The Reel Breakdown

Adams on Reel Women: Sight & Sound proves blind and deaf to women directors

The Reel Breakdown

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Photo by Everett Collection/Summit Entertainment

I'm no list person. If I make one, it's a mental to-do list when a movie bores me. For the most part, assembling cultural best lists — like Sight & Sound's inflammatory Top 50 Favorite Films of All Time are an exercise in futility and self-aggrandizement. Look how smart we are (and you're not)!  Such published lists work best when viewed as a call for the reader to put together their favorites and rail about those snubbed. I mean, really, when you think about your favorite film, does their No. 1 "Vertigo," instantly pop up? Even longtime leader "Citizen Kane," now slipped to second, is brilliant but musty.

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The British Film Institute's Sight & Sound Top 50 list reflects the bias of the hive mind, since it was culled from a predominantly male, older-skewing clan of cineastes. I could make a list of male-directed films shunted aside — those by Howard Hawks, Robert Altman, Pedro Almodovar — but since here in this column we talk about women, we just have to ululate for a second about the fact that there is only a single woman-directed film, Chantal Akerman's "Jeanne Dielman: 23 Quai du Commerce, 1080 Bruxelles." (Available from The Criterion Collection).

OK: crying over. Tears wiped. This is not about telling the S&S 50 they suck, but presenting alternate ideas and letting them germinate in the pop culture. Here's a viable top 10 list of films directed by women, listed alphabetically:

  1. Kathryn Bigelow, "The Hurt Locker"
  2. Jane Campion, "The Piano"
  3. Lisa Cholodenko, "Laurel Canyon"
  4. Maya Deren, "Meshes in the Afternoon."
  5. Debra Granik, "Winter's Bone"
  6. Sally Potter, "Orlando"
  7. Nancy Savoca, "Household Saints"
  8. Mira Nair, "Monsoon Wedding"
  9. Leni Riefenstahl, "Triumph of the Will"
  10. Lina Wertmuller, "Seven Beauties"

Once the list-making begins, there are endless oversights even though there are fewer movies directed by women than men. When you choose Savoca, is "Dogfight" the better film to list, or Wertmuller's "Swept Away," which inspired the awful Guy Ritchie-Madonna remake? Why "The Hurt Locker" and not "Point Break" for Bigelow? Why Nazi-glorifier Riefenstahl? It's a controversial choice, but she showed what a female filmmaker could do with an unlimited budget and enormous "studio" backing from the National Socialist Party, even if that talent served to promote an evil regime. If ever there was a brilliant horror movie, this is it, and you can't watch "Star Wars" or Spielberg's "Raiders" saga without seeing images stolen from Riefenstahl.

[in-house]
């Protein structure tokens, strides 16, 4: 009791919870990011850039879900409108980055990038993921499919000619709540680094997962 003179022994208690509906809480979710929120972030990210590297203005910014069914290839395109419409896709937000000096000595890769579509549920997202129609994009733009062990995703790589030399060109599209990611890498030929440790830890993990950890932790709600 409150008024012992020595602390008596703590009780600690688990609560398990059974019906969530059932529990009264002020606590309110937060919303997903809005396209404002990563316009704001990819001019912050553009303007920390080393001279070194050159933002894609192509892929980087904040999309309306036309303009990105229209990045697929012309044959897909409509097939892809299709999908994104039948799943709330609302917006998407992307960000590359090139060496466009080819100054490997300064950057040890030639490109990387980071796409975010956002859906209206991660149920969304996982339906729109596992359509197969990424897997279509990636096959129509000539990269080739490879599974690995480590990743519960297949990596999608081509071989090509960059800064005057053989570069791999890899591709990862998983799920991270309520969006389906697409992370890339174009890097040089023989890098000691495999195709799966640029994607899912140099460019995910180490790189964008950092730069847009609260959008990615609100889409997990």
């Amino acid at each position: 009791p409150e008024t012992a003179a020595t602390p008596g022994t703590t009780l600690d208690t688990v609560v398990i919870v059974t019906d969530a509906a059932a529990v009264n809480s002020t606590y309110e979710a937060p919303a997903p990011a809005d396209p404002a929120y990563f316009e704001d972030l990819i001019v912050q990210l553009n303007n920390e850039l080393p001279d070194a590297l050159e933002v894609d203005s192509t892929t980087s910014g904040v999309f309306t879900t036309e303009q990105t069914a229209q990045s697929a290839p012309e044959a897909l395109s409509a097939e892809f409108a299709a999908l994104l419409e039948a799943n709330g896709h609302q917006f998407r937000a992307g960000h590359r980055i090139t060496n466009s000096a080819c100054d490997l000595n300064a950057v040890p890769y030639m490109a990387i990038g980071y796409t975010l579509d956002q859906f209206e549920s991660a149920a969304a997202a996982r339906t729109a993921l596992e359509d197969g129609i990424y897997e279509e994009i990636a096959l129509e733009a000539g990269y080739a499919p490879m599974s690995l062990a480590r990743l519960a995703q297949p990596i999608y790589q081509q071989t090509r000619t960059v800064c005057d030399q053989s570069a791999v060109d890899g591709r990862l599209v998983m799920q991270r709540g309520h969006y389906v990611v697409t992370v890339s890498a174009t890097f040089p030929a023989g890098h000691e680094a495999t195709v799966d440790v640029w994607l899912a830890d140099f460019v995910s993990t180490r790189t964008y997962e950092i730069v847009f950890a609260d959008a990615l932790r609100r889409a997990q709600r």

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There are women-directed movies I would never put on a best list, like Barbra Streisand's "Yentl." Here are also some special mentions and, because I'm such an anarchic list-maker, feel free to pop them like Legos into higher positions on the list: Nora Ephron, "Sleepless in Seattle" (although I think she was a better writer than director); Gillian Armstrong, "My Brilliant Career"; Agnieszka Holland, "In Darkness"; Lynne Ramsay, "We Need to Talk About Kevin";  Lizzy Borden, "Born in Flames"; Vera Chytilova, "Daisies"; Sofia Coppola, "Lost in Translation"; Kimberly Peirce, "Boys Don't Cry"; Susan Seidelman, "Desperately Seeking Susan," Ida Lupino, "The Hitch-Hiker"; Liv Ullmann, "Kristin Lavransdatter"; Mary Harron, "American Psycho"; Claudia Weill, "Girlfriends"; Joan Micklin Silver, "Crossing Delancey";  and Miranda July, "Me and You and Everyone We Know."

And then there's Tamara Jenkins, "The Savages"; Nicole Holofcener, "Walking and Talking"; Diane Kurys, "Entre Nous"; Deepa Mehta, "Water"; Ann Hui, "A Simple Life"; Doris Dorrie, "Men"; Margarethe von Trotta, "Rosa Luxemburg"; Marleen Gorris, "Antonia's Line"; Claire Denis, "Beau Travail";  Catherine Breillat, "Fat Girl"; Lucrecia Martel, "The Holy Girl"; Maiwenn, "Polisse"; Elaine May,  "Ishtar"; Penny Marshall, "Big"; Amy Heckerling, "Clueless"; Penelope Spheeris, "Wayne's World"; Barbara Kopple, "Harlan County";  Agnes Varda, "One Sings, the Other Doesn't"; Farah Khan, "Om Shanti Om"; Liliana Cavani, "The Night Porter"; Barbara Loden, "Wanda"; Susanne Bier, "Brothers"; and Patty Jenkins, "Monster."

As B. Ruby Rich -- a straight-shooting UC Santa Cruz academic and critic that I respect and admire, and a member of the collective that chose the S&S 50 -- wrote to me: "For all our vaunted and very special cinephiliac sensibilities, the importance of films is fixed in the moment in our lives at which we see them — in a classroom, in a drive-in, in a rep house, in a festival or on a plane or computer screen or, gasp, iPhone." All lists are personal, and at this moment in time, my goal is to reclaim female directors of the past and encourage those of the future to get out there and blow our minds.  The purpose is not to get on some list but to enrich the movies that we watch together, men and women.

See the trailer for 'The Hurt Locker':

'The Hurt Locker' Theatrical Trailer

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